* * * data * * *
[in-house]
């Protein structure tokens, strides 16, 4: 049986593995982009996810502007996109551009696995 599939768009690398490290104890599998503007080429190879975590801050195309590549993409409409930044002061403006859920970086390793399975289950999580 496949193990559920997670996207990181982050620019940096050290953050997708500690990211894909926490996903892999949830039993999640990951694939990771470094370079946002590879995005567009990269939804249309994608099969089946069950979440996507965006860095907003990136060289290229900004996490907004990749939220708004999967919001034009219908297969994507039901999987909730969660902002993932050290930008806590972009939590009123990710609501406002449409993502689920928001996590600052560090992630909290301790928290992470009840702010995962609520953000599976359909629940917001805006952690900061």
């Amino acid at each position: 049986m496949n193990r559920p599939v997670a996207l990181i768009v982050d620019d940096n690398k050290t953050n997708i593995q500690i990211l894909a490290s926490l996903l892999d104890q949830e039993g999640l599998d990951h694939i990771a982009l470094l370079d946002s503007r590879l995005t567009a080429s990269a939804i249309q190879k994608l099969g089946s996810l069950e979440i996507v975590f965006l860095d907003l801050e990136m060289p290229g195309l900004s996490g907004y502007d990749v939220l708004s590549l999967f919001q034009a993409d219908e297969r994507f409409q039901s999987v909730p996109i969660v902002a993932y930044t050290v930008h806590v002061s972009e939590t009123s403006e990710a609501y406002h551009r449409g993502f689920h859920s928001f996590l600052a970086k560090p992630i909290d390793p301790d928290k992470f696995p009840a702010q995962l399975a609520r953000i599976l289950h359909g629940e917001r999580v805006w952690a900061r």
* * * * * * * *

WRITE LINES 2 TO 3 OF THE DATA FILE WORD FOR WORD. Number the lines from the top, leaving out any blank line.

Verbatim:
């Protein structure tokens, strides 16, 4: 049986593995982009996810502007996109551009696995 599939768009690398490290104890599998503007080429190879975590801050195309590549993409409409930044002061403006859920970086390793399975289950999580 496949193990559920997670996207990181982050620019940096050290953050997708500690990211894909926490996903892999949830039993999640990951694939990771470094370079946002590879995005567009990269939804249309994608099969089946069950979440996507965006860095907003990136060289290229900004996490907004990749939220708004999967919001034009219908297969994507039901999987909730969660902002993932050290930008806590972009939590009123990710609501406002449409993502689920928001996590600052560090992630909290301790928290992470009840702010995962609520953000599976359909629940917001805006952690900061």
């Amino acid at each position: 049986m496949n193990r559920p599939v997670a996207l990181i768009v982050d620019d940096n690398k050290t953050n997708i593995q500690i990211l894909a490290s926490l996903l892999d104890q949830e039993g999640l599998d990951h694939i990771a982009l470094l370079d946002s503007r590879l995005t567009a080429s990269a939804i249309q190879k994608l099969g089946s996810l069950e979440i996507v975590f965006l860095d907003l801050e990136m060289p290229g195309l900004s996490g907004y502007d990749v939220l708004s590549l999967f919001q034009a993409d219908e297969r994507f409409q039901s999987v909730p996109i969660v902002a993932y930044t050290v930008h806590v002061s972009e939590t009123s403006e990710a609501y406002h551009r449409g993502f689920h859920s928001f996590l600052a970086k560090p992630i909290d390793p301790d928290k992470f696995p009840a702010q995962l399975a609520r953000i599976l289950h359909g629940e917001r999580v805006w952690a900061r």